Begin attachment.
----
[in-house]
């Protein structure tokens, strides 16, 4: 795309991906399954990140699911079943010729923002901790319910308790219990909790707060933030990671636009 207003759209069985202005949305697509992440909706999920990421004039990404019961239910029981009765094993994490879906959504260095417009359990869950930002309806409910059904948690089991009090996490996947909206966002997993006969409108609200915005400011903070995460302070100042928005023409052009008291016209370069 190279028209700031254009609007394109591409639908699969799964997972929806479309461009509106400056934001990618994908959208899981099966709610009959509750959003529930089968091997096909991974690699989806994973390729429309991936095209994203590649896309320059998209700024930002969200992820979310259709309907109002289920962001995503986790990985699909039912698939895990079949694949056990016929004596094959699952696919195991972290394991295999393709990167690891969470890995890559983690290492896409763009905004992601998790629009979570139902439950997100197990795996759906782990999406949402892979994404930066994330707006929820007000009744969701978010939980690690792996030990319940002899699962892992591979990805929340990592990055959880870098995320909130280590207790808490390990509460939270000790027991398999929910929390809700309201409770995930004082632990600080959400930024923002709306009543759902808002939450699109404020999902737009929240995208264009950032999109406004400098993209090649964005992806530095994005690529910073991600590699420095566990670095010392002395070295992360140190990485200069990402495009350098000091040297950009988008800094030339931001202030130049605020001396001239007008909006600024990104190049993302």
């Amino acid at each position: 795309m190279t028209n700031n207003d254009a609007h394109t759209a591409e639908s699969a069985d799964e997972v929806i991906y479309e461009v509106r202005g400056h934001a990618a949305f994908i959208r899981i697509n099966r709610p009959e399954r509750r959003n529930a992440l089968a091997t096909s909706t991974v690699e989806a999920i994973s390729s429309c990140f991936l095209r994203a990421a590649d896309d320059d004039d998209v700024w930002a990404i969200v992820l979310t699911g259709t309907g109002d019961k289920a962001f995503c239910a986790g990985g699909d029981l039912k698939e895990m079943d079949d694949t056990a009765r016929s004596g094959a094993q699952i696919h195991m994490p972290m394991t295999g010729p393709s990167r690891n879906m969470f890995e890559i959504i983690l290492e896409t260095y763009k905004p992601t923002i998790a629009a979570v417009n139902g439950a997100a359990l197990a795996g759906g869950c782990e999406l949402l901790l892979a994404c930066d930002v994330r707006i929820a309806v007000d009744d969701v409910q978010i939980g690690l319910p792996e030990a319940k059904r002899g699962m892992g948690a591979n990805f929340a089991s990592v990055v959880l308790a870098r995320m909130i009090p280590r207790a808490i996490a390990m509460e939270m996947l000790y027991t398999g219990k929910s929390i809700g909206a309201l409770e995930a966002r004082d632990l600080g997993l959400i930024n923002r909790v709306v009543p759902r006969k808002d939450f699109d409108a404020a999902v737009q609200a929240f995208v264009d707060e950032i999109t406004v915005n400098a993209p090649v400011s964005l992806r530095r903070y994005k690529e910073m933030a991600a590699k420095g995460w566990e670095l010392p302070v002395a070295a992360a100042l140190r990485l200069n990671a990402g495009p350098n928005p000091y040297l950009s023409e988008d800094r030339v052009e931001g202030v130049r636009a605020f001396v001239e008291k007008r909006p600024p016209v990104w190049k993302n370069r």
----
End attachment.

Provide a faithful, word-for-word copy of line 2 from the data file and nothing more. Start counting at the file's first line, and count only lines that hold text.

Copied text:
């Protein structure tokens, strides 16, 4: 795309991906399954990140699911079943010729923002901790319910308790219990909790707060933030990671636009 207003759209069985202005949305697509992440909706999920990421004039990404019961239910029981009765094993994490879906959504260095417009359990869950930002309806409910059904948690089991009090996490996947909206966002997993006969409108609200915005400011903070995460302070100042928005023409052009008291016209370069 190279028209700031254009609007394109591409639908699969799964997972929806479309461009509106400056934001990618994908959208899981099966709610009959509750959003529930089968091997096909991974690699989806994973390729429309991936095209994203590649896309320059998209700024930002969200992820979310259709309907109002289920962001995503986790990985699909039912698939895990079949694949056990016929004596094959699952696919195991972290394991295999393709990167690891969470890995890559983690290492896409763009905004992601998790629009979570139902439950997100197990795996759906782990999406949402892979994404930066994330707006929820007000009744969701978010939980690690792996030990319940002899699962892992591979990805929340990592990055959880870098995320909130280590207790808490390990509460939270000790027991398999929910929390809700309201409770995930004082632990600080959400930024923002709306009543759902808002939450699109404020999902737009929240995208264009950032999109406004400098993209090649964005992806530095994005690529910073991600590699420095566990670095010392002395070295992360140190990485200069990402495009350098000091040297950009988008800094030339931001202030130049605020001396001239007008909006600024990104190049993302």